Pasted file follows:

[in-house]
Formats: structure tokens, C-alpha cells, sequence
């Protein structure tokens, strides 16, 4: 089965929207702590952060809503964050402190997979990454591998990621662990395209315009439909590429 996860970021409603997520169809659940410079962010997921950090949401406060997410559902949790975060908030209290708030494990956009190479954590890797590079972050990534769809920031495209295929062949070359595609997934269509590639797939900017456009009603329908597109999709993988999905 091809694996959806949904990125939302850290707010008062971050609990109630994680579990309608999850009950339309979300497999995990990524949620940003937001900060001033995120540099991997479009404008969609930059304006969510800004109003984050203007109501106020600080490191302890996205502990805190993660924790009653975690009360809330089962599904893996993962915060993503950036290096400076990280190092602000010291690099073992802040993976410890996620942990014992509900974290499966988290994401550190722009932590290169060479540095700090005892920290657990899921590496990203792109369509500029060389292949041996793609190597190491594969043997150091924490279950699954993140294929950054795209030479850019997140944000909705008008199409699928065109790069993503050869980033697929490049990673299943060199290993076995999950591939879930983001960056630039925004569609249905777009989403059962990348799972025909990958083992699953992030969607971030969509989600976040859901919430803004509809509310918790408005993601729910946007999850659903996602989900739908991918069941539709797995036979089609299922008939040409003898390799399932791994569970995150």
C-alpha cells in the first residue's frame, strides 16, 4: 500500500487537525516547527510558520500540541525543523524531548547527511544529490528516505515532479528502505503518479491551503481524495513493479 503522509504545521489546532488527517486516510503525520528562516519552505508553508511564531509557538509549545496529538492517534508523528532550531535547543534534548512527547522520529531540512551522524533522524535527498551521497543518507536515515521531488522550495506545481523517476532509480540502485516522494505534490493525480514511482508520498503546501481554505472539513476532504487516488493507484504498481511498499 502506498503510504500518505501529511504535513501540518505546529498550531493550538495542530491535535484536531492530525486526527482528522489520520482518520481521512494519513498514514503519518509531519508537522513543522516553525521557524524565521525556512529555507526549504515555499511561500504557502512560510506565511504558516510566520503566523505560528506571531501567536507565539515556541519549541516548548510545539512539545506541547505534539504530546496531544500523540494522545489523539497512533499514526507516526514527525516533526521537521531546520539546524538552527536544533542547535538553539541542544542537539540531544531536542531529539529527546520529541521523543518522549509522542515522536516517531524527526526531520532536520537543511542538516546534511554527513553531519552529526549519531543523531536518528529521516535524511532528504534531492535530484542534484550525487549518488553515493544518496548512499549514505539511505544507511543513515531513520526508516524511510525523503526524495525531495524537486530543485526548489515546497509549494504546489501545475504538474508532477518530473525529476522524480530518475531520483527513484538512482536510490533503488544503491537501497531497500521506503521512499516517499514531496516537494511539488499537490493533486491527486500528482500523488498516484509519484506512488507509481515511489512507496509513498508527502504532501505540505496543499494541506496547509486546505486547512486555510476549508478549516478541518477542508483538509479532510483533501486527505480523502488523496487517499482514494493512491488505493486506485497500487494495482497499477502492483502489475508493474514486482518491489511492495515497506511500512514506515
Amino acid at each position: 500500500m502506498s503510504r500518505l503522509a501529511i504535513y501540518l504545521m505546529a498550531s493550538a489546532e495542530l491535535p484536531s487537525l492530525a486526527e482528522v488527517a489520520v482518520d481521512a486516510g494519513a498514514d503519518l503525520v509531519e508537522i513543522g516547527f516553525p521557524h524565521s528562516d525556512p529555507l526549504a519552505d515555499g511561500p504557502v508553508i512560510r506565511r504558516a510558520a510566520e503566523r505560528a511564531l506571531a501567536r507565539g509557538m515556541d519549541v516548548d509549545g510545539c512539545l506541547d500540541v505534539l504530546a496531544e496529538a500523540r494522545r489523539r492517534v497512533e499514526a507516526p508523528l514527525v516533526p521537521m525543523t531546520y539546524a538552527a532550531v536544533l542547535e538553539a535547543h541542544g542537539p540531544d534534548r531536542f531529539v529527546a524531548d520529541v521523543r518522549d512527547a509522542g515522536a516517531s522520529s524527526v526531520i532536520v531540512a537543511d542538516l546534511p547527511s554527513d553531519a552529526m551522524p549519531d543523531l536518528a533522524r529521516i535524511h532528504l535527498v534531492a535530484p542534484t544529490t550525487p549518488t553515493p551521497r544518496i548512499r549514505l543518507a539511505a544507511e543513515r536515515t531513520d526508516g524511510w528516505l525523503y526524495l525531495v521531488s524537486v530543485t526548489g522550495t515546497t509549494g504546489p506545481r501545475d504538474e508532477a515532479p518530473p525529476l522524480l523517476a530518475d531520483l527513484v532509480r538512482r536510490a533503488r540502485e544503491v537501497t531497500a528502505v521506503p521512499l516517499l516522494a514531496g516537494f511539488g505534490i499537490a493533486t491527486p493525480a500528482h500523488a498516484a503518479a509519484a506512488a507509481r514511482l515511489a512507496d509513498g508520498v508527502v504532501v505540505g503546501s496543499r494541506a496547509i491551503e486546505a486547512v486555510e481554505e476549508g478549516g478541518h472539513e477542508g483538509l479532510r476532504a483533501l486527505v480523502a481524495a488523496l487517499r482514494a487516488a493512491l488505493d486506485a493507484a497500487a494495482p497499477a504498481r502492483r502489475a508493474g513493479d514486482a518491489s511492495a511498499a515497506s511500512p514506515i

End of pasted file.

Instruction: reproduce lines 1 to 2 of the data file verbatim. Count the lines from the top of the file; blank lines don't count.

[in-house]
Formats: structure tokens, C-alpha cells, sequence